More and more land in the UDCs is devoted to greater and greater quantities of luxury food products that fewer and fewer people, proportionally, can afford. 

Most of the agribusiness companies promote food which is not healthy, highly processed and disguised to look healthier than natural alternatives. Take for example, Nestles baby food. Nestles as a company has been found to be encouraging African mothers to abandon breastfeeding of their children in favour of formulating milk feeding. A quarter or a third of husband's salary goes on just feeding this one infant with artificial milk. So in fact they buy still buy milk (their breast milk has dried up) but they don't buy adequate quantities. Their food promotion is a scandal!

However, there are positive stories also in which agribusiness has shown that business could make development if social goals, not merely profitability were present in the project from the drawing board to actual operation. The example is Mumias sugar complex in Western Kenya, we shall learn more about it in the next blog post. 

Agribusiness bears a special responsibility for the present food crisis. While food deficits and malnutrition have grown worse during the past ten years, the accelerated growth rate and prosperity of the MNCs during the same period has been inversely proportional to the increase of scarcity. 

This phenomenon is only paradoxical on the surface; the goal of agribusiness is not to increase food resources, not to contribute to their equitable distribution, nor yet to adapt existing technology to the conditions of particular countries. Their goal is first and foremost to increase their markets, and their commercial outlets, to realize maximum production-costs reduction and to increase their profits. This is a truism, but should be made clear.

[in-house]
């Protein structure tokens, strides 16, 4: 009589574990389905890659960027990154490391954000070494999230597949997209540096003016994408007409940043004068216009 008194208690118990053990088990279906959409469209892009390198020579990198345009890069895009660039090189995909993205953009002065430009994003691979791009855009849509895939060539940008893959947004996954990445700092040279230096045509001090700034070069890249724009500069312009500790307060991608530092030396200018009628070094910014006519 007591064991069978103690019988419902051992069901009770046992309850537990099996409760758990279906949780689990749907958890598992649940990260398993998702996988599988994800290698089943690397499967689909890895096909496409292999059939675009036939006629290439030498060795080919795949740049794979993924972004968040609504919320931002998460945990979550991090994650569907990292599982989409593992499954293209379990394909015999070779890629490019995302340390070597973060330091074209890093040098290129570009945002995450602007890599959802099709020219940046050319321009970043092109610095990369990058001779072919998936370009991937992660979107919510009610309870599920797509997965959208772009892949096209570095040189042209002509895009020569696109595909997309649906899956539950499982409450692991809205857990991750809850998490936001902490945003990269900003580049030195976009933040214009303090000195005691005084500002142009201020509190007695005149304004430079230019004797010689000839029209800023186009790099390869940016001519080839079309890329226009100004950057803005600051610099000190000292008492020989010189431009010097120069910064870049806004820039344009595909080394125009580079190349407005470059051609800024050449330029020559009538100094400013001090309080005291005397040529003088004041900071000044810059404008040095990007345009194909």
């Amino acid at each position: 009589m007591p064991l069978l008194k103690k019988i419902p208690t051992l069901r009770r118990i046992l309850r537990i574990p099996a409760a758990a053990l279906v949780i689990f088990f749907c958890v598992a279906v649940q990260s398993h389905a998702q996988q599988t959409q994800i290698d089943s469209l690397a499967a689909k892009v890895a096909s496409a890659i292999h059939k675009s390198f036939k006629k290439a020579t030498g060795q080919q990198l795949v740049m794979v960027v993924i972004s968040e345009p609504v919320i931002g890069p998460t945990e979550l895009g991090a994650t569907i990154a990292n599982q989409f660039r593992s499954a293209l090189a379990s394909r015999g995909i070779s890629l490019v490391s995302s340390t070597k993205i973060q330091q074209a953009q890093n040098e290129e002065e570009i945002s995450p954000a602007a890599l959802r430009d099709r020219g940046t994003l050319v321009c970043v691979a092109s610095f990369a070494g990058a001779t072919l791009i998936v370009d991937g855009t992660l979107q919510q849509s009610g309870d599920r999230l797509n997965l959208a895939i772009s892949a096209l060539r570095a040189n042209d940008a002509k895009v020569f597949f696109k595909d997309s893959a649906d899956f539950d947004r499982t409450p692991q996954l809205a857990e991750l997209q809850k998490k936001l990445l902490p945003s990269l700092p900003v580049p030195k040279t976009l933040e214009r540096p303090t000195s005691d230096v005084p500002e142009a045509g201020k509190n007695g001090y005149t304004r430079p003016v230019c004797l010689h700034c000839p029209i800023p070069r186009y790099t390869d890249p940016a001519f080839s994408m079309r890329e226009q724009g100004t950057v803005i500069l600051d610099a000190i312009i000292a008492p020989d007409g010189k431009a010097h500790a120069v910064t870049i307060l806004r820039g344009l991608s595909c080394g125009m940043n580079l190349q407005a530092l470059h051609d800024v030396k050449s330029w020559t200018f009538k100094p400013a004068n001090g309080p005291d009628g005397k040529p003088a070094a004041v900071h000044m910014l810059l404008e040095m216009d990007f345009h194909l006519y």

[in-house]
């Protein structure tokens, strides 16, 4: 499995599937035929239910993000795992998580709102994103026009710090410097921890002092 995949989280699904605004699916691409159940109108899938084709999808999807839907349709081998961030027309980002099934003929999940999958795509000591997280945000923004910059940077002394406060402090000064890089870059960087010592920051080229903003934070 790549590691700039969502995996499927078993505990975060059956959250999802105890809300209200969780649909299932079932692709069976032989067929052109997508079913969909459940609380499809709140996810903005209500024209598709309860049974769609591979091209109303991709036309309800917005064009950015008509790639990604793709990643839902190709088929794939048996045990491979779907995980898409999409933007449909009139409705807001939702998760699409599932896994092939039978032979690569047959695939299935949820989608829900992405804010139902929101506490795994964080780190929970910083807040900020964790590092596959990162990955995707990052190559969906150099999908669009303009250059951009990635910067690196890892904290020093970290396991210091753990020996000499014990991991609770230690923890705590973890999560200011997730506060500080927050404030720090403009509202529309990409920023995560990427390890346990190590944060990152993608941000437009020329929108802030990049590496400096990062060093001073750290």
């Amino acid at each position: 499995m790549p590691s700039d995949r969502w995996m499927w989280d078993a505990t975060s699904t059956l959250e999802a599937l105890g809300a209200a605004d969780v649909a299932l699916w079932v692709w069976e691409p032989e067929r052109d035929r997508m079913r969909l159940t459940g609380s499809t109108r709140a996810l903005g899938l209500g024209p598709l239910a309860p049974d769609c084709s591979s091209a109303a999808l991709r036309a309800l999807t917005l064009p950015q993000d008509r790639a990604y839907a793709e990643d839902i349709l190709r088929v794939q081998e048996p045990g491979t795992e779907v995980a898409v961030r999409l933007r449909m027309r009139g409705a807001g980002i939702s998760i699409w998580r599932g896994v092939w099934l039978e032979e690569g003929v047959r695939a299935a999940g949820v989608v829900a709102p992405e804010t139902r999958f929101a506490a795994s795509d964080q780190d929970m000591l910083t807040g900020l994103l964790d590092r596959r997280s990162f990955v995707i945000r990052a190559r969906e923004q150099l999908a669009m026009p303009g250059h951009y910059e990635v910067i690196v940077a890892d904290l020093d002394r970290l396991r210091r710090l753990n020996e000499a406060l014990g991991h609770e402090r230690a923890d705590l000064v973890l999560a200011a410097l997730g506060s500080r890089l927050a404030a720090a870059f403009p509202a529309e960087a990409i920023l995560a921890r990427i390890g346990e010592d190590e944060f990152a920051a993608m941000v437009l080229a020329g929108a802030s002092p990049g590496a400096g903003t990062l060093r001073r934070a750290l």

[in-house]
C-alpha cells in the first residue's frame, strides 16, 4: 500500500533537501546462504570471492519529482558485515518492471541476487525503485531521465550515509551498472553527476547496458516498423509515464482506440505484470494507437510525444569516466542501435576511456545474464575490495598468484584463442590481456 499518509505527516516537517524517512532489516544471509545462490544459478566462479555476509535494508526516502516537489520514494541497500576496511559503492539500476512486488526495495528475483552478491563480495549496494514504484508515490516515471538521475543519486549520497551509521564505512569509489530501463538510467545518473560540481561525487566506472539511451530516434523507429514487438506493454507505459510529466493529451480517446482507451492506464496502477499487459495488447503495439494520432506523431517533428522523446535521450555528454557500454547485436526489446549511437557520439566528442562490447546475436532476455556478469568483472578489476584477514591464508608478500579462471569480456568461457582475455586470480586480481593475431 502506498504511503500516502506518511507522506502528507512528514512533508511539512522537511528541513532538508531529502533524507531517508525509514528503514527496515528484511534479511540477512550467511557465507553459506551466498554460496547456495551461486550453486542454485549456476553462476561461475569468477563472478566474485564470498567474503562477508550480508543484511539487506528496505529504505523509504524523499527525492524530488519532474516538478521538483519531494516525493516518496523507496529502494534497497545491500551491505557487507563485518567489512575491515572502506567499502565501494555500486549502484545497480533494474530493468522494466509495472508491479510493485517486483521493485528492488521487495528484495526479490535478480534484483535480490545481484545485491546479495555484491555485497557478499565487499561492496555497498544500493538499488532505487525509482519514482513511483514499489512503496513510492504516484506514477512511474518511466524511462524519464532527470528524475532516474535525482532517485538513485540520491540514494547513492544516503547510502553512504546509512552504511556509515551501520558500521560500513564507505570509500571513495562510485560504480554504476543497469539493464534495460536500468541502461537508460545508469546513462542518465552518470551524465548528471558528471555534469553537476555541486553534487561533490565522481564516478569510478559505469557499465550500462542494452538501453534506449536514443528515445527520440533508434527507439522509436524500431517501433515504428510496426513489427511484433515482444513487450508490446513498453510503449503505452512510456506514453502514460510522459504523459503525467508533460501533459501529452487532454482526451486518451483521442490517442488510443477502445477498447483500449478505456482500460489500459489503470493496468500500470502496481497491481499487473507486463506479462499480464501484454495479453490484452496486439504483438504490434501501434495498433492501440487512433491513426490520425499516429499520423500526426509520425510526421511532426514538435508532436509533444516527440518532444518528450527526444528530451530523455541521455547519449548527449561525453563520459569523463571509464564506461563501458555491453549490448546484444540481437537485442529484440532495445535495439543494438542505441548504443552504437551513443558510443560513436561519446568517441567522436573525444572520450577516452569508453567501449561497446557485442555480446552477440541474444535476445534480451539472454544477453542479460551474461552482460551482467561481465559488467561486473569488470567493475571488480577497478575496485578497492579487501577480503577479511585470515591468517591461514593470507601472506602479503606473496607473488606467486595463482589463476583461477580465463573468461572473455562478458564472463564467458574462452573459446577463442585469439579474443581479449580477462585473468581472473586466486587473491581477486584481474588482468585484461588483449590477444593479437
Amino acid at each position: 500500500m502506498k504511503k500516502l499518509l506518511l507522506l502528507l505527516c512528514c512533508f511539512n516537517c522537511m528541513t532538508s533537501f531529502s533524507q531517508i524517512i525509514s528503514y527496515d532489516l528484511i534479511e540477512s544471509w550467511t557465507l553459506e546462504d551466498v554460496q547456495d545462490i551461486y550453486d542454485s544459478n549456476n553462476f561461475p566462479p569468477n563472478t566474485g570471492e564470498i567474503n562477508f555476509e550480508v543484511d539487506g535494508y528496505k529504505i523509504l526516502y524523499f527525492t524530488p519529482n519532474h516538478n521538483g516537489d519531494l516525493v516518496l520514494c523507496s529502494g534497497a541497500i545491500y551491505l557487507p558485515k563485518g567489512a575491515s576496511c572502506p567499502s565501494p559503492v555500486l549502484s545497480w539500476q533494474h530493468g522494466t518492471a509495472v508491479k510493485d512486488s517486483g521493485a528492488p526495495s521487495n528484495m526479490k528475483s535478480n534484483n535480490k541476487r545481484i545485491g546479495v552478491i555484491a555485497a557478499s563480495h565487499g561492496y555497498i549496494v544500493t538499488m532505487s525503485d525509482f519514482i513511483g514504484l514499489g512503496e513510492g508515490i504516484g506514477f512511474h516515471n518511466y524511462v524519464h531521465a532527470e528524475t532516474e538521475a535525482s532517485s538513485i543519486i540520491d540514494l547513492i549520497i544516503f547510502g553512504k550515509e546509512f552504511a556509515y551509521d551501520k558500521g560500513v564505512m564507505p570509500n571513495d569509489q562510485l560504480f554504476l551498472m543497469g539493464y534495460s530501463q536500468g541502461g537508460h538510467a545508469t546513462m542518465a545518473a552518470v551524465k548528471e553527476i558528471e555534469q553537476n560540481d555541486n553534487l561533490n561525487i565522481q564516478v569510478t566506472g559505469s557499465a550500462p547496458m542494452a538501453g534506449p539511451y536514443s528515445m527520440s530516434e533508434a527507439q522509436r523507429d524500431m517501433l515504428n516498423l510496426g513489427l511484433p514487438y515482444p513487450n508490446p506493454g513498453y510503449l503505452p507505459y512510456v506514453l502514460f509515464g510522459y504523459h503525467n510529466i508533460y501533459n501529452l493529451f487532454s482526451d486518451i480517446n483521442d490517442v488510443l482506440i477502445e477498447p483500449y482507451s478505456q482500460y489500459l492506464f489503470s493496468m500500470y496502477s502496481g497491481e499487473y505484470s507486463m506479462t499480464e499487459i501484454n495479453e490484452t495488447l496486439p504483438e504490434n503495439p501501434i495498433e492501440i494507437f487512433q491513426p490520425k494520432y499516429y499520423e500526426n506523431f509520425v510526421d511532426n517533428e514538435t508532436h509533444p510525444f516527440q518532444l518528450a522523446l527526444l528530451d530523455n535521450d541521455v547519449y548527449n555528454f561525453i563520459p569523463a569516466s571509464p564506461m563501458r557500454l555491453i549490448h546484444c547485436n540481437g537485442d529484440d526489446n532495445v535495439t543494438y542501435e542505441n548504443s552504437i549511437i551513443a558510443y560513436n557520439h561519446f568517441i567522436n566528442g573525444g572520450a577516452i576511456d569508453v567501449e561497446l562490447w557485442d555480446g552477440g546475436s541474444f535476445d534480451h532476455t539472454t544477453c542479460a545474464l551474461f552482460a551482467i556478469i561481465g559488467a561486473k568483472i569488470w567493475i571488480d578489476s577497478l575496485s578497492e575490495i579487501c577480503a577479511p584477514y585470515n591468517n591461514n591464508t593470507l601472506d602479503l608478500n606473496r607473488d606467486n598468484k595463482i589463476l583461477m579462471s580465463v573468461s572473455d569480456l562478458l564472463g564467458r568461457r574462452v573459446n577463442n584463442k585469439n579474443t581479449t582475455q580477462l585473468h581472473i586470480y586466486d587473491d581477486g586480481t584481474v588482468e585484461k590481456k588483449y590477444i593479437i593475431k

Food workers of developing countries have long and bitter experience of this capability. There are great numbers of agribusiness workers whose low salaries, substandard housing, poor health and squalid working conditions are such that hunger, malnutrition and under-nourishment for them and for their families are commonplace. If so many multinational firms do not even allow their own workers to feed themselves properly, then how can we imagine for a moment that they can bring a decent diet to everyone?  " (Entirely from book)

All this makes me wonder "what kind of world am I living in?".  A world in which profit making is acceptable at the cost health of its people and their loss of small employment. The advertisement for agribusiness has certainly spread insanity among people. As aware humans we must be conscious of our choices of purchase and from where to purchase. This chapter has led me to so many questions in side of me. Never had I wondered that the e-commerce way to order fruits and vegetables online is an anathema to local vegetable grocery store people. Never had I wondered that this "convenience" has actually led to "inconvenience" to so many other people and also to the consumers (from health point of view). Vegetables in market early morning are obviously fresh than the ones which are stored in halls cemented with all sort of chemicals to keep them fresh and edible. It has led to increased vehicles on roads, which use more and more fuel and lead to greater and greater pollution. No one seems to have time today to go out and buy vegetables, we are all living super-busy lives! In order to save time, we have allowed our health and local-business to be at stake. On the contrary, I also wonder that employment has increased ! Then is it some sort of trade-off? Certainly, then it is not a black and white situation. 

As I am growing in my life, I am increasingly discovering the contradictory nature of truths of life! It is unsettling to a mind which has not yet been polluted by the false air prevalent all around. It is imperative to be aware of our roots, from where we have come. This makes me so grateful for the way my parents have brought me up, in an environment of absolute, unbending strictness towards natural way to live and eat. I owe them my gratitude. I consider myself sometimes extremely fortunate to have seen and lived in both the worlds : in village and in city, and I think the village aspect is still very close to my heart. "simple living, high thinking" . 

God Bless You  All.